On 20 June, 1942 on the command of the Supreme Allied Commander in the Pacific campaign (General Douglas McArthur), General Blamey (Commander of the Australian Army) gave orders to General Basil Morris (Commander Allied forces in PNG) to take action to prepare to confront the Japanese in the event of their army landing of the north coast of PNG.

In response to this, General Morris on 24 June ordered the Australian 39th Battalion and the Papuan Infantry Battalion (PIB) to establish as a force named Maroubra Force. They were given the reasonability of protecting the airstrip at Kokoda and stopping any invasion on the north coast of PNG, if this was not achievable they were to delay any advance from the beachheads towards Kokoda.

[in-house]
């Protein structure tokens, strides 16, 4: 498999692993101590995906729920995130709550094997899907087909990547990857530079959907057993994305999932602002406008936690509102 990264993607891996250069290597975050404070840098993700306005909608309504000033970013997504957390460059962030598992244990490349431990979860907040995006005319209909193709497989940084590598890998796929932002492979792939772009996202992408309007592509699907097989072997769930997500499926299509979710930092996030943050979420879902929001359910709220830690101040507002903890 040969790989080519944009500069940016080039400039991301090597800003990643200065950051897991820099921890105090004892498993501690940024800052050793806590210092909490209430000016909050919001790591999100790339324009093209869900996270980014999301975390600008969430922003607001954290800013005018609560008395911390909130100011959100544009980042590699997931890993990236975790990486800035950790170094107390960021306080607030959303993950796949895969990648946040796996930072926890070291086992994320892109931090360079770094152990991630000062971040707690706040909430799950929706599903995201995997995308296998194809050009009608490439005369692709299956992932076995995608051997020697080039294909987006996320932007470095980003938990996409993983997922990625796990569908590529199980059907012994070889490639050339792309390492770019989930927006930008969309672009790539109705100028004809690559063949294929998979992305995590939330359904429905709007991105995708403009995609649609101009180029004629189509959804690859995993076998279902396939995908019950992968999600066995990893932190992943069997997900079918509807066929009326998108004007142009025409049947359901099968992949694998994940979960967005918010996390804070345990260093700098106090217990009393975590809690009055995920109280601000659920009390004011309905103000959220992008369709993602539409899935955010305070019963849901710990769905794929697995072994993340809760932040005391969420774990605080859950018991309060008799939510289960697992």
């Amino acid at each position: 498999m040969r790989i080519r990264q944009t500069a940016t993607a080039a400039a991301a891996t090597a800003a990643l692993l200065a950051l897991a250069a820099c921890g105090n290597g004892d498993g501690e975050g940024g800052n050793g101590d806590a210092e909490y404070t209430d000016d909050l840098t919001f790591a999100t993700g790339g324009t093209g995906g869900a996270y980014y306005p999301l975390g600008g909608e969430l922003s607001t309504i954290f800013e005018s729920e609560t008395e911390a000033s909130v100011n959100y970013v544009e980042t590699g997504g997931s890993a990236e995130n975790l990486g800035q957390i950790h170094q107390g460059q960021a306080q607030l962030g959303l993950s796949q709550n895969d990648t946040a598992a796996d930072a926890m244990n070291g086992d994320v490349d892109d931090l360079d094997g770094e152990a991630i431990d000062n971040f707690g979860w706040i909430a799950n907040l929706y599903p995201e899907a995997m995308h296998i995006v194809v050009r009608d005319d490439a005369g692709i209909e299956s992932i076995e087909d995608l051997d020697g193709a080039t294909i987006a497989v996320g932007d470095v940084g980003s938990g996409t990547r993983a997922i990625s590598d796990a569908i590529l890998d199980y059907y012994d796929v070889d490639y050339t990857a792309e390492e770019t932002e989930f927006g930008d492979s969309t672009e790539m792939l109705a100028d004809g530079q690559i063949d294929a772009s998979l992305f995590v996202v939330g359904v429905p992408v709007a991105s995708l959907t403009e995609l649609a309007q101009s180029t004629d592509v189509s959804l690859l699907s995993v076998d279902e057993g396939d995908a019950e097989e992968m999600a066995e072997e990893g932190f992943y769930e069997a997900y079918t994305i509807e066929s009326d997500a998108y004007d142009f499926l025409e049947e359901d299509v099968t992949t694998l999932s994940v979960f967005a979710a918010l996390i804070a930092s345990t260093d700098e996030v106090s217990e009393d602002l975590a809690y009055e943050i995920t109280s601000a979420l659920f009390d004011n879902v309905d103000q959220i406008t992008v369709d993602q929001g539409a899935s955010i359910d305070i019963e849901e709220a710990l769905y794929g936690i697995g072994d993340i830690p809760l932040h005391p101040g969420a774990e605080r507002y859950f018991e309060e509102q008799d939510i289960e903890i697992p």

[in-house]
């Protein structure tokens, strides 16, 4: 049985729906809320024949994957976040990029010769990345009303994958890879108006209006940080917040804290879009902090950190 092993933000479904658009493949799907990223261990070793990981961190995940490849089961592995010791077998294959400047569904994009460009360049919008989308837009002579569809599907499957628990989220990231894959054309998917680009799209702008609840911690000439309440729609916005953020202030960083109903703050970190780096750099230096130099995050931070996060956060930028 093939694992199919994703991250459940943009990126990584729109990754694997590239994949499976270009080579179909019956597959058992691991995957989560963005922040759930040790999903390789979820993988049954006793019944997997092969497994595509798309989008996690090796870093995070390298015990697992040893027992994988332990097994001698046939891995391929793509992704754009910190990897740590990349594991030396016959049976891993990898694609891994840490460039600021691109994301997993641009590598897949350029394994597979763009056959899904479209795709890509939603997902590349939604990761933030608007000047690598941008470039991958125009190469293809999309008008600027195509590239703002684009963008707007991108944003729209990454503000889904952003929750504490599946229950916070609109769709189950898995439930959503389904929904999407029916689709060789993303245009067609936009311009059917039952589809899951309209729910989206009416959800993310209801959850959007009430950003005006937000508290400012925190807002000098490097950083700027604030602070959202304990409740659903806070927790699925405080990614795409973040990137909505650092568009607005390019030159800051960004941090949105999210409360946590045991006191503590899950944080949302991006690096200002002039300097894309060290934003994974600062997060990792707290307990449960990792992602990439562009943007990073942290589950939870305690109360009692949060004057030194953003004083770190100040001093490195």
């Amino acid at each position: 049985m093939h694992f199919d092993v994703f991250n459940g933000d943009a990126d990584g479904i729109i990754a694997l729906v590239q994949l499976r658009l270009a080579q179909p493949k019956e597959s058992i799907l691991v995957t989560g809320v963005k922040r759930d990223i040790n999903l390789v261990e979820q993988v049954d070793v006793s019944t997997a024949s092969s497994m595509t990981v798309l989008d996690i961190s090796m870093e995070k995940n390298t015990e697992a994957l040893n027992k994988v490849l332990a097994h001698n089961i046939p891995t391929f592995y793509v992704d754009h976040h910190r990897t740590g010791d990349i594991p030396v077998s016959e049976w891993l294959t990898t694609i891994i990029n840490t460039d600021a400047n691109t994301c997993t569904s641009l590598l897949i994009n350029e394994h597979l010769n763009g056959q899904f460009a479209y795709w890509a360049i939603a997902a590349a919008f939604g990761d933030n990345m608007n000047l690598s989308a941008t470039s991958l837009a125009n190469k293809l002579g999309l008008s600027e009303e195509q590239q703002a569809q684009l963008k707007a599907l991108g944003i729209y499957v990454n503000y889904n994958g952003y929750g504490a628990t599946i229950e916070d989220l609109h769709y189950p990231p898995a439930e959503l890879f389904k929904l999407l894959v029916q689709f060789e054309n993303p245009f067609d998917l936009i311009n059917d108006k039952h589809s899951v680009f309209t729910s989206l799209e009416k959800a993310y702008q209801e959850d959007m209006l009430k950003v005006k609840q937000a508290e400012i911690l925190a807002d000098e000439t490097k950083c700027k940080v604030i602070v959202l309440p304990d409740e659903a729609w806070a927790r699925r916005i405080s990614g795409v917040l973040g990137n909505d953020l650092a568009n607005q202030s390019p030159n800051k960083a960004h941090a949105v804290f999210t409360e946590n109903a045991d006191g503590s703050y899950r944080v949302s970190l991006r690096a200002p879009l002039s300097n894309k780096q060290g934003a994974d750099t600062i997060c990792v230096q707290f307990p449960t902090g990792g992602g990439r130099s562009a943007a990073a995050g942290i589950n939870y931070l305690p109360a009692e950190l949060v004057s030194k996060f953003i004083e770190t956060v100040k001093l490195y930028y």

Their absolute mission was to prevent any Japanese advance in the direction of Port Moresby, and in order to accomplish this they were to march via an overland mail route through the Owen Stanley Range to Kokoda. This mail route is now immortalised as the Kokoda Track.

The order was given that B Company of the 39th Battalion was to leave Port Moresby on 26 June, however after being delayed they eventually departed on the 7 July. B Companies strength consisted of five Officers and one hundred and 25 soldiers.

 On their first day on the track, the soldiers of B Company were each carrying up to 36 kilos of equipment. Over the seven-eight days of the journey to Kokoda their loads were considerably reduced due to the aid they received from PNG natives the “Fuzzy Wuzzy” Angels.